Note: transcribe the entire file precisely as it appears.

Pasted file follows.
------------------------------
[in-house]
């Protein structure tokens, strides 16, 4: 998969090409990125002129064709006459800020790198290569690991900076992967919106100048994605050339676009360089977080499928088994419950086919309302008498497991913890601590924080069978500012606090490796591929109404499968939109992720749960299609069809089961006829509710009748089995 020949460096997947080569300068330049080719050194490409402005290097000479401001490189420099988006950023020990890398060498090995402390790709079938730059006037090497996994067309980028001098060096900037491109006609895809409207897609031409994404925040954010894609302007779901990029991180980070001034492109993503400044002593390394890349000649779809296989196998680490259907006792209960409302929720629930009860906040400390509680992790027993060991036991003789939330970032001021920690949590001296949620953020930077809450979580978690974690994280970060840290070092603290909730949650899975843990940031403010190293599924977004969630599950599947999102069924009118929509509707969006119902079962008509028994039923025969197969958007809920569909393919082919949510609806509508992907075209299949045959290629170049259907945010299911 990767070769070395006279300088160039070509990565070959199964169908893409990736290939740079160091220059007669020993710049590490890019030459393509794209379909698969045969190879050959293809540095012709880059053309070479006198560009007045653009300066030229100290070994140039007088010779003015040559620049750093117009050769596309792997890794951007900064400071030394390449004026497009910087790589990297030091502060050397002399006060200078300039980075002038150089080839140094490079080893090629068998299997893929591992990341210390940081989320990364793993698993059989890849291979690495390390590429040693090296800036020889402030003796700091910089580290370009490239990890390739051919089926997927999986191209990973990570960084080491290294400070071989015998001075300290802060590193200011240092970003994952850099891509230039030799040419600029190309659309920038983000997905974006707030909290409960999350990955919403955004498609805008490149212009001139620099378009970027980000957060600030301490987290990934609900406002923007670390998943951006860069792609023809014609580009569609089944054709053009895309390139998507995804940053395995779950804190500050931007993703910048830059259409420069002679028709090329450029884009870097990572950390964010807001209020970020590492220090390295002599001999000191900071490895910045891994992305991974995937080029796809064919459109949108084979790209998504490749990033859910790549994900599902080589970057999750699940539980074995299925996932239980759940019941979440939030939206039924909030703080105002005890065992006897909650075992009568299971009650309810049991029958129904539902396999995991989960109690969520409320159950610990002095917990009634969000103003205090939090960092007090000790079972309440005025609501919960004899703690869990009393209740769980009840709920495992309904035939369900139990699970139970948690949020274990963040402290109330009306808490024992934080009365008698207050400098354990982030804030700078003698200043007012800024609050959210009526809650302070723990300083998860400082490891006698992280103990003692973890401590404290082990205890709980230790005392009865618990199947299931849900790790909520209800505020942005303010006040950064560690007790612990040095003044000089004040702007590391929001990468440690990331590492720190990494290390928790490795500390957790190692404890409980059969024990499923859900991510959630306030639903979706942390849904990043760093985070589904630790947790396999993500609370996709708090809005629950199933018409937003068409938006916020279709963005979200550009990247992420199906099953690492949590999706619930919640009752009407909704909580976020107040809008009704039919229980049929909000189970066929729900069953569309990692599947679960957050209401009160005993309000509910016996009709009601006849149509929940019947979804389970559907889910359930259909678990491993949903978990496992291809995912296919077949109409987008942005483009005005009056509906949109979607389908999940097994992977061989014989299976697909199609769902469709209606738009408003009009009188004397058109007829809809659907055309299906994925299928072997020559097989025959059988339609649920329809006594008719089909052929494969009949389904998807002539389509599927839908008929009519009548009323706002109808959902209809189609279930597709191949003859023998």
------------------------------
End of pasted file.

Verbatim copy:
[in-house]
């Protein structure tokens, strides 16, 4: 998969090409990125002129064709006459800020790198290569690991900076992967919106100048994605050339676009360089977080499928088994419950086919309302008498497991913890601590924080069978500012606090490796591929109404499968939109992720749960299609069809089961006829509710009748089995 020949460096997947080569300068330049080719050194490409402005290097000479401001490189420099988006950023020990890398060498090995402390790709079938730059006037090497996994067309980028001098060096900037491109006609895809409207897609031409994404925040954010894609302007779901990029991180980070001034492109993503400044002593390394890349000649779809296989196998680490259907006792209960409302929720629930009860906040400390509680992790027993060991036991003789939330970032001021920690949590001296949620953020930077809450979580978690974690994280970060840290070092603290909730949650899975843990940031403010190293599924977004969630599950599947999102069924009118929509509707969006119902079962008509028994039923025969197969958007809920569909393919082919949510609806509508992907075209299949045959290629170049259907945010299911 990767070769070395006279300088160039070509990565070959199964169908893409990736290939740079160091220059007669020993710049590490890019030459393509794209379909698969045969190879050959293809540095012709880059053309070479006198560009007045653009300066030229100290070994140039007088010779003015040559620049750093117009050769596309792997890794951007900064400071030394390449004026497009910087790589990297030091502060050397002399006060200078300039980075002038150089080839140094490079080893090629068998299997893929591992990341210390940081989320990364793993698993059989890849291979690495390390590429040693090296800036020889402030003796700091910089580290370009490239990890390739051919089926997927999986191209990973990570960084080491290294400070071989015998001075300290802060590193200011240092970003994952850099891509230039030799040419600029190309659309920038983000997905974006707030909290409960999350990955919403955004498609805008490149212009001139620099378009970027980000957060600030301490987290990934609900406002923007670390998943951006860069792609023809014609580009569609089944054709053009895309390139998507995804940053395995779950804190500050931007993703910048830059259409420069002679028709090329450029884009870097990572950390964010807001209020970020590492220090390295002599001999000191900071490895910045891994992305991974995937080029796809064919459109949108084979790209998504490749990033859910790549994900599902080589970057999750699940539980074995299925996932239980759940019941979440939030939206039924909030703080105002005890065992006897909650075992009568299971009650309810049991029958129904539902396999995991989960109690969520409320159950610990002095917990009634969000103003205090939090960092007090000790079972309440005025609501919960004899703690869990009393209740769980009840709920495992309904035939369900139990699970139970948690949020274990963040402290109330009306808490024992934080009365008698207050400098354990982030804030700078003698200043007012800024609050959210009526809650302070723990300083998860400082490891006698992280103990003692973890401590404290082990205890709980230790005392009865618990199947299931849900790790909520209800505020942005303010006040950064560690007790612990040095003044000089004040702007590391929001990468440690990331590492720190990494290390928790490795500390957790190692404890409980059969024990499923859900991510959630306030639903979706942390849904990043760093985070589904630790947790396999993500609370996709708090809005629950199933018409937003068409938006916020279709963005979200550009990247992420199906099953690492949590999706619930919640009752009407909704909580976020107040809008009704039919229980049929909000189970066929729900069953569309990692599947679960957050209401009160005993309000509910016996009709009601006849149509929940019947979804389970559907889910359930259909678990491993949903978990496992291809995912296919077949109409987008942005483009005005009056509906949109979607389908999940097994992977061989014989299976697909199609769902469709209606738009408003009009009188004397058109007829809809659907055309299906994925299928072997020559097989025959059988339609649920329809006594008719089909052929494969009949389904998807002539389509599927839908008929009519009548009323706002109808959902209809189609279930597709191949003859023998």